The coach rasped out the evening’s workout: “We’ve got 6 x 400s tonight. Find a partner your pace….” The rest faded into oblivion as those three terrifying words ricocheted around my brain, building into a roaring crescendo.
FIND. A. PARTNER.
Oh, hell no. Not tonight. Not on an evening when I was lucky to have made it to the track at all. Not when I knew none of the other runners. Not at the end of a particularly depressing Valentine’s Day. Not after being explicitly reminded of how slow, overweight, and out of shape I am (and that was just during drills).
5 Steps to Successfully Hiding in Sight
A true introvert—or even an extroverted introvert like me—knows how to disappear into the crowd. People, after all, cannot engage with what they don’t see. But to successfully hide, you have to act quickly and decisively.
The fact is, 99.5 percent of all people are somewhat to truly terrified at the prospect of partnering up in a workout. Why? Well, there’s the possibility of tapping an inappropriate partner. In a running group, that means someone who is either faster or slower, which can be a particularly painful error depending on the workout. Another worry: inadvertently breaching an established friend group. Of course this sounds completely junior high-ish but most of life is forever frozen in about 8th grade and runners can often be terribly cliquish.
Ah, the possibilities for humiliation abound.
A conscious introvert recognizes she has about 10 seconds to spring into avoidance mode while the rest of the group immediately and desperately begins searching for an appropriate workout partner. Any hesitation may result in the pity partner, that cheerful extrovert who is bound and determined to make the sad and lonely feel welcome. (Even if they don’t want to.)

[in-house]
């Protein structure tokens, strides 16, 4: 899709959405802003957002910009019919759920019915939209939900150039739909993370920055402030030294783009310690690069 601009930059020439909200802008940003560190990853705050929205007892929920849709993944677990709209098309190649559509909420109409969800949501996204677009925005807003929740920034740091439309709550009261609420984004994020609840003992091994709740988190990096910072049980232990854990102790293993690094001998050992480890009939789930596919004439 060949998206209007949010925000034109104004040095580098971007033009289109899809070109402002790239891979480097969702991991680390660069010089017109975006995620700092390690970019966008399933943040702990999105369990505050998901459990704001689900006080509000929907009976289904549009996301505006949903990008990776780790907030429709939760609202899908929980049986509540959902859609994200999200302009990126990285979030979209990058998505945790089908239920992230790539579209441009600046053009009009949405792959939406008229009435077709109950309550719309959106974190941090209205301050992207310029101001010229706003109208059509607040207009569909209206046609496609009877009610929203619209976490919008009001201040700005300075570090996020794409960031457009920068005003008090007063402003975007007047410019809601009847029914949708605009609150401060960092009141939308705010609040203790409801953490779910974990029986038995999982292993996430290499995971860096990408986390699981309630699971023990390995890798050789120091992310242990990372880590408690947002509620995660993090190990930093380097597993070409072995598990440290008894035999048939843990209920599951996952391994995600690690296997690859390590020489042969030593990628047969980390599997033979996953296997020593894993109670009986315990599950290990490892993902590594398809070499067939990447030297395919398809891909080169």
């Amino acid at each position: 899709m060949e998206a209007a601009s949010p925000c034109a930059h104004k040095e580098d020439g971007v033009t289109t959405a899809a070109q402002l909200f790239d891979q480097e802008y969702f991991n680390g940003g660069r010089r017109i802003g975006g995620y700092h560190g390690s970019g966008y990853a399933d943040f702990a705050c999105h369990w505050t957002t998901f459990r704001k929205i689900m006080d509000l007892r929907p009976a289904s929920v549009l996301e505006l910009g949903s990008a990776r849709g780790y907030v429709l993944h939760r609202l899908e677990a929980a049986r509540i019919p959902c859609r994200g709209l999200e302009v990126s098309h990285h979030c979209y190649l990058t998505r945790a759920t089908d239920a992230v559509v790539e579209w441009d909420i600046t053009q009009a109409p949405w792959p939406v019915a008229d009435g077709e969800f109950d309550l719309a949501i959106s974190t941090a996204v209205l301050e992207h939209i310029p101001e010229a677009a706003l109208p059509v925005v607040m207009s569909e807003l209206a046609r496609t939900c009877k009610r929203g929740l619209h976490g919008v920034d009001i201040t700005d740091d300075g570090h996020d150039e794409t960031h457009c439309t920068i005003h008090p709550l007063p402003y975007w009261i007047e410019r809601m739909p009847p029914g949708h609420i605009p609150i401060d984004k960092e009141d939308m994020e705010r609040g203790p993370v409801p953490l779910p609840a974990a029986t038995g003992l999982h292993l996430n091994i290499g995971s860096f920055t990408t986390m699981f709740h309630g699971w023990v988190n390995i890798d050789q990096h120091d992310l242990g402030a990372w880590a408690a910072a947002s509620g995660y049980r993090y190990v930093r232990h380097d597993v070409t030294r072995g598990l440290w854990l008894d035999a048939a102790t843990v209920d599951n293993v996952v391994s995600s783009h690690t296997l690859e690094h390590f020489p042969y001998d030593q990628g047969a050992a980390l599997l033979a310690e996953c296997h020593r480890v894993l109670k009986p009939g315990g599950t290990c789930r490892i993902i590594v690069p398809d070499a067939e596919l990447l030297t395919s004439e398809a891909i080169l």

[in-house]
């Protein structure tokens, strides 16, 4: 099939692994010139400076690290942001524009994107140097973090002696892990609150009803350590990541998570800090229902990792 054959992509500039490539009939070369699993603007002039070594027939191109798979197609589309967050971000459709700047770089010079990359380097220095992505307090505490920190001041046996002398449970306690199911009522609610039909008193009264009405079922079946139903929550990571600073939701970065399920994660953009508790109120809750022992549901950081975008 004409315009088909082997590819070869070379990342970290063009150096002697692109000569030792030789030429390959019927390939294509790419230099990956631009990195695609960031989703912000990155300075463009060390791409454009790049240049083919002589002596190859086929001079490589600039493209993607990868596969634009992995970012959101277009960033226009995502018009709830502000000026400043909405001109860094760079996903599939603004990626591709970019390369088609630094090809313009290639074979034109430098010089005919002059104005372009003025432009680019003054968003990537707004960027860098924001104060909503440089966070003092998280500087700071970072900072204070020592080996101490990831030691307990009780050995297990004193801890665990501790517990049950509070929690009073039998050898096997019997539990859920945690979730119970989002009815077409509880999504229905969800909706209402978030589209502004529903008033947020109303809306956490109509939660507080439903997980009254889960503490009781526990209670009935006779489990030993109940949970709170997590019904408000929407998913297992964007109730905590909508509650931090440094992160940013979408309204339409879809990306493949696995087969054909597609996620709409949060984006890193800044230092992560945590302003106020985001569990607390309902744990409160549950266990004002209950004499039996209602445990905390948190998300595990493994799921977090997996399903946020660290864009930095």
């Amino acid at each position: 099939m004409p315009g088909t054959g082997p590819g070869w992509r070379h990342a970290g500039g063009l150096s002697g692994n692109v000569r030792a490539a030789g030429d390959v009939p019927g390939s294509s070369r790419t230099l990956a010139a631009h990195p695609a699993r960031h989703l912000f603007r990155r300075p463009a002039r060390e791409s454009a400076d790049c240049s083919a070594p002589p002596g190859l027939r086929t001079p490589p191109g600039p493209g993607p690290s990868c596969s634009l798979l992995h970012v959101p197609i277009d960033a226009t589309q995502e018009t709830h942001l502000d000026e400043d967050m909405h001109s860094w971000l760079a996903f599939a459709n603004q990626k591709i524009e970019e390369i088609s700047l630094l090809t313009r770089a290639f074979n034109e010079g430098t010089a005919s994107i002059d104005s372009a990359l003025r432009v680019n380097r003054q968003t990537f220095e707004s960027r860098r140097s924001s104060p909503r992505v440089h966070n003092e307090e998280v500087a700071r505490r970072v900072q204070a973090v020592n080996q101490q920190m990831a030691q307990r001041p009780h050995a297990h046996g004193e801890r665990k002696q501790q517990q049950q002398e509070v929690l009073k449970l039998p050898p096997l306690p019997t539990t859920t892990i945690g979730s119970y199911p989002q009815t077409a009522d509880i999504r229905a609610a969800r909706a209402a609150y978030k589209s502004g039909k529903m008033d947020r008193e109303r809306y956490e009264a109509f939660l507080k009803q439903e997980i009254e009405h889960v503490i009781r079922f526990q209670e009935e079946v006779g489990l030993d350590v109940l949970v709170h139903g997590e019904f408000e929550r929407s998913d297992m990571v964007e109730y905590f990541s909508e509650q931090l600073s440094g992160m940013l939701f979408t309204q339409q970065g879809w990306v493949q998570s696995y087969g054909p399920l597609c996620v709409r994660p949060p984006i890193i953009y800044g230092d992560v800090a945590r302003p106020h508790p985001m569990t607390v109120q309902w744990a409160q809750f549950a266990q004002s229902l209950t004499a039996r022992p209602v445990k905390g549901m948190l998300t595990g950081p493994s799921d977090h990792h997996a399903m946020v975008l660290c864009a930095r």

Here’s how to execute the introvert fade:
Recognize you’re a loner. It sounds like a no-brainer but in order to move quickly, you have to already know you’re not up for human interaction. As I’d walked to the track this evening, I realized my head was in a particularly unsociable place; I’d come that close to not showing up at all. While I hadn’t consciously thought, “No way in hell can I bear partnering up tonight,” there’d been enough introspection that, when the announcement came, I knew without hesitation my best option for workout happiness was to go dark.
Immediately avoid eye contact. It’s always good to adjust an article of clothing or equipment, such as a watch. My move tonight: zipping my jacket. This dropped my head, lowered my eyes, and involved purposeful focus on something other than everyone scanning for a partner.
Use body position to separate from the group. As I adjusted my zipper, I subtlety faded behind the last row of people gathered in the circle while simultaneously executing a quarter turn. Suddenly, it was slightly questionable as to whether I had ever been part of the class listening to workout instructions; perhaps I was merely an interested bystander.
Move with purpose. This tricky bit involves thinking on your feet. Pausing to ponder options attracts attention, signaling to others that help is required. If you’re going to dither, you might as well yell, “I need a partner!”—bringing Cheerful Extrovert to the rescue. I strode purposefully, as though making my way to an alternative workout. Which, of course, I was.
Employ cheerful execution. Key to having no one pay one iota of attention to your obvious lack of partner is to appear blissfully content at not participating. When whatever you are doing is obviously satisfying, you virtually fade into the sunset. I walked briskly, counterclockwise to the group, while serenely soaking up the scenery surrounding the track.
It worked. I dodged the dreaded partner bullet, spent an hour moving, and enjoyed the company of others. From a distance.
Which is just how this introvert liked it.